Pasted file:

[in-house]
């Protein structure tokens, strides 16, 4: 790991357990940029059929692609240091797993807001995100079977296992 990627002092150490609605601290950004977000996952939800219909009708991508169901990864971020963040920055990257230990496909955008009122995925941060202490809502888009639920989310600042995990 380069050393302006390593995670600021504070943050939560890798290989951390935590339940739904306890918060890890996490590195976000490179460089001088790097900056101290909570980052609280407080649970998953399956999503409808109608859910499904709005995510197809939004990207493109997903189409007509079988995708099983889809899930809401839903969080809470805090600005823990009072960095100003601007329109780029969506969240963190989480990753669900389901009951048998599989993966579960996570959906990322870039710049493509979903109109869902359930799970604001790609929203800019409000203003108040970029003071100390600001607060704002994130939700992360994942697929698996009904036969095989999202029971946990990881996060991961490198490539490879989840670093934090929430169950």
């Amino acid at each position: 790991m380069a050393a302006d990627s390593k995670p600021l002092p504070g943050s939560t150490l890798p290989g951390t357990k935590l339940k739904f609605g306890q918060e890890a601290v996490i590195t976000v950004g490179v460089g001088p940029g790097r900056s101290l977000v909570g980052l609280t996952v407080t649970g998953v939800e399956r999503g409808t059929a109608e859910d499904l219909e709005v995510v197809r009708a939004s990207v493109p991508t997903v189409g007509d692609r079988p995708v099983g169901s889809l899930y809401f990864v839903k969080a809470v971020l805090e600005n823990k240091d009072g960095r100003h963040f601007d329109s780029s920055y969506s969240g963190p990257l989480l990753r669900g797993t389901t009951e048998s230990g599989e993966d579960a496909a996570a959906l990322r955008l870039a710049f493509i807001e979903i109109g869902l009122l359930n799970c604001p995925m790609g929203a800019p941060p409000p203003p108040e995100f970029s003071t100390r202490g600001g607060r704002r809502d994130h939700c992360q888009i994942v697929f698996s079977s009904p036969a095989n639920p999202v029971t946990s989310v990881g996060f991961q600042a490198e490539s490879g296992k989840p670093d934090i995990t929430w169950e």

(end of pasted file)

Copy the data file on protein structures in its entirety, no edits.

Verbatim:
[in-house]
């Protein structure tokens, strides 16, 4: 790991357990940029059929692609240091797993807001995100079977296992 990627002092150490609605601290950004977000996952939800219909009708991508169901990864971020963040920055990257230990496909955008009122995925941060202490809502888009639920989310600042995990 380069050393302006390593995670600021504070943050939560890798290989951390935590339940739904306890918060890890996490590195976000490179460089001088790097900056101290909570980052609280407080649970998953399956999503409808109608859910499904709005995510197809939004990207493109997903189409007509079988995708099983889809899930809401839903969080809470805090600005823990009072960095100003601007329109780029969506969240963190989480990753669900389901009951048998599989993966579960996570959906990322870039710049493509979903109109869902359930799970604001790609929203800019409000203003108040970029003071100390600001607060704002994130939700992360994942697929698996009904036969095989999202029971946990990881996060991961490198490539490879989840670093934090929430169950």
């Amino acid at each position: 790991m380069a050393a302006d990627s390593k995670p600021l002092p504070g943050s939560t150490l890798p290989g951390t357990k935590l339940k739904f609605g306890q918060e890890a601290v996490i590195t976000v950004g490179v460089g001088p940029g790097r900056s101290l977000v909570g980052l609280t996952v407080t649970g998953v939800e399956r999503g409808t059929a109608e859910d499904l219909e709005v995510v197809r009708a939004s990207v493109p991508t997903v189409g007509d692609r079988p995708v099983g169901s889809l899930y809401f990864v839903k969080a809470v971020l805090e600005n823990k240091d009072g960095r100003h963040f601007d329109s780029s920055y969506s969240g963190p990257l989480l990753r669900g797993t389901t009951e048998s230990g599989e993966d579960a496909a996570a959906l990322r955008l870039a710049f493509i807001e979903i109109g869902l009122l359930n799970c604001p995925m790609g929203a800019p941060p409000p203003p108040e995100f970029s003071t100390r202490g600001g607060r704002r809502d994130h939700c992360q888009i994942v697929f698996s079977s009904p036969a095989n639920p999202v029971t946990s989310v990881g996060f991961q600042a490198e490539s490879g296992k989840p670093d934090i995990t929430w169950e």